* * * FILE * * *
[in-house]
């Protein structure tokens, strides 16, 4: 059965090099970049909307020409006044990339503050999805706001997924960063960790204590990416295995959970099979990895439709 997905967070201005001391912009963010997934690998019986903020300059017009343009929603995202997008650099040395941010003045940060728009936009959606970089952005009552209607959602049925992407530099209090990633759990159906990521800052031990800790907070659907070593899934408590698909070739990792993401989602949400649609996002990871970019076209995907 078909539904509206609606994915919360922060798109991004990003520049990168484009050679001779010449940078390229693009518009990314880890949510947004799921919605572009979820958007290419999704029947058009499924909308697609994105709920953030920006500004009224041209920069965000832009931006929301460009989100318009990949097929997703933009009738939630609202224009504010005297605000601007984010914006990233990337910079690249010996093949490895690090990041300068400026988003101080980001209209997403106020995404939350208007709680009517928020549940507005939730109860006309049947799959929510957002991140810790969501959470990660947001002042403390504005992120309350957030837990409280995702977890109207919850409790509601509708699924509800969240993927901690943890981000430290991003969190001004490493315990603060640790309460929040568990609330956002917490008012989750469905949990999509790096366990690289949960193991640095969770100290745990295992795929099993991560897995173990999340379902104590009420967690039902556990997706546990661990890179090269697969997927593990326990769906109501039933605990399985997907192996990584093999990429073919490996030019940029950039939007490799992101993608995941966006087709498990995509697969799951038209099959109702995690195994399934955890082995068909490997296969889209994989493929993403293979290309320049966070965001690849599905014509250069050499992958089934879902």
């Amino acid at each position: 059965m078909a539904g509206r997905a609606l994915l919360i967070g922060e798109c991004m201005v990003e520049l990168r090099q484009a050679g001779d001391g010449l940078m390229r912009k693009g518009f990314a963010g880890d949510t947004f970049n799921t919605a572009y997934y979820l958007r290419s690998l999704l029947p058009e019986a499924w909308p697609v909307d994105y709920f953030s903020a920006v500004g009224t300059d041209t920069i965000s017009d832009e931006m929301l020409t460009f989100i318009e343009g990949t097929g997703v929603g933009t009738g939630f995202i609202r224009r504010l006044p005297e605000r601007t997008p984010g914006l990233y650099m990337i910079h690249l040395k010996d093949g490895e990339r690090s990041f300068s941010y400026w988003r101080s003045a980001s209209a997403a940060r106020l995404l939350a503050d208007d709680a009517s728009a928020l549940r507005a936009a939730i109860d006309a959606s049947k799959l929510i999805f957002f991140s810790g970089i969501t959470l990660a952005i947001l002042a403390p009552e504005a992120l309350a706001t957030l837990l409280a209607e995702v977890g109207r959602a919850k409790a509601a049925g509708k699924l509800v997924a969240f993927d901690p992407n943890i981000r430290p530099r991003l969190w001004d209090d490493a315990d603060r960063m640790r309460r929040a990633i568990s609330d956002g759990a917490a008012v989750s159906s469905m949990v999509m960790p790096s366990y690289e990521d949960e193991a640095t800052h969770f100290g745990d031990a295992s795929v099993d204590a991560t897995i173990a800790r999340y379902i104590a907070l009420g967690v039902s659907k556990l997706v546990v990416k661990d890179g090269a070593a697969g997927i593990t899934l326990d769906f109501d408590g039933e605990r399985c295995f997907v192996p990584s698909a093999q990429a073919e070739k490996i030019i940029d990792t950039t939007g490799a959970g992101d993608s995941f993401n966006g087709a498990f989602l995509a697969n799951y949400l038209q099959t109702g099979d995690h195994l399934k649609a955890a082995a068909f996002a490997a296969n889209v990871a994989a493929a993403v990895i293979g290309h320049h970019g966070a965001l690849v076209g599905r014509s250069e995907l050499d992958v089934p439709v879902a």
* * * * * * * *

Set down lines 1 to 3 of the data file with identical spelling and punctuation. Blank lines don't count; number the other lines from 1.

[in-house]
């Protein structure tokens, strides 16, 4: 059965090099970049909307020409006044990339503050999805706001997924960063960790204590990416295995959970099979990895439709 997905967070201005001391912009963010997934690998019986903020300059017009343009929603995202997008650099040395941010003045940060728009936009959606970089952005009552209607959602049925992407530099209090990633759990159906990521800052031990800790907070659907070593899934408590698909070739990792993401989602949400649609996002990871970019076209995907 078909539904509206609606994915919360922060798109991004990003520049990168484009050679001779010449940078390229693009518009990314880890949510947004799921919605572009979820958007290419999704029947058009499924909308697609994105709920953030920006500004009224041209920069965000832009931006929301460009989100318009990949097929997703933009009738939630609202224009504010005297605000601007984010914006990233990337910079690249010996093949490895690090990041300068400026988003101080980001209209997403106020995404939350208007709680009517928020549940507005939730109860006309049947799959929510957002991140810790969501959470990660947001002042403390504005992120309350957030837990409280995702977890109207919850409790509601509708699924509800969240993927901690943890981000430290991003969190001004490493315990603060640790309460929040568990609330956002917490008012989750469905949990999509790096366990690289949960193991640095969770100290745990295992795929099993991560897995173990999340379902104590009420967690039902556990997706546990661990890179090269697969997927593990326990769906109501039933605990399985997907192996990584093999990429073919490996030019940029950039939007490799992101993608995941966006087709498990995509697969799951038209099959109702995690195994399934955890082995068909490997296969889209994989493929993403293979290309320049966070965001690849599905014509250069050499992958089934879902």
């Amino acid at each position: 059965m078909a539904g509206r997905a609606l994915l919360i967070g922060e798109c991004m201005v990003e520049l990168r090099q484009a050679g001779d001391g010449l940078m390229r912009k693009g518009f990314a963010g880890d949510t947004f970049n799921t919605a572009y997934y979820l958007r290419s690998l999704l029947p058009e019986a499924w909308p697609v909307d994105y709920f953030s903020a920006v500004g009224t300059d041209t920069i965000s017009d832009e931006m929301l020409t460009f989100i318009e343009g990949t097929g997703v929603g933009t009738g939630f995202i609202r224009r504010l006044p005297e605000r601007t997008p984010g914006l990233y650099m990337i910079h690249l040395k010996d093949g490895e990339r690090s990041f300068s941010y400026w988003r101080s003045a980001s209209a997403a940060r106020l995404l939350a503050d208007d709680a009517s728009a928020l549940r507005a936009a939730i109860d006309a959606s049947k799959l929510i999805f957002f991140s810790g970089i969501t959470l990660a952005i947001l002042a403390p009552e504005a992120l309350a706001t957030l837990l409280a209607e995702v977890g109207r959602a919850k409790a509601a049925g509708k699924l509800v997924a969240f993927d901690p992407n943890i981000r430290p530099r991003l969190w001004d209090d490493a315990d603060r960063m640790r309460r929040a990633i568990s609330d956002g759990a917490a008012v989750s159906s469905m949990v999509m960790p790096s366990y690289e990521d949960e193991a640095t800052h969770f100290g745990d031990a295992s795929v099993d204590a991560t897995i173990a800790r999340y379902i104590a907070l009420g967690v039902s659907k556990l997706v546990v990416k661990d890179g090269a070593a697969g997927i593990t899934l326990d769906f109501d408590g039933e605990r399985c295995f997907v192996p990584s698909a093999q990429a073919e070739k490996i030019i940029d990792t950039t939007g490799a959970g992101d993608s995941f993401n966006g087709a498990f989602l995509a697969n799951y949400l038209q099959t109702g099979d995690h195994l399934k649609a955890a082995a068909f996002a490997a296969n889209v990871a994989a493929a993403v990895i293979g290309h320049h970019g966070a965001l690849v076209g599905r014509s250069e995907l050499d992958v089934p439709v879902a």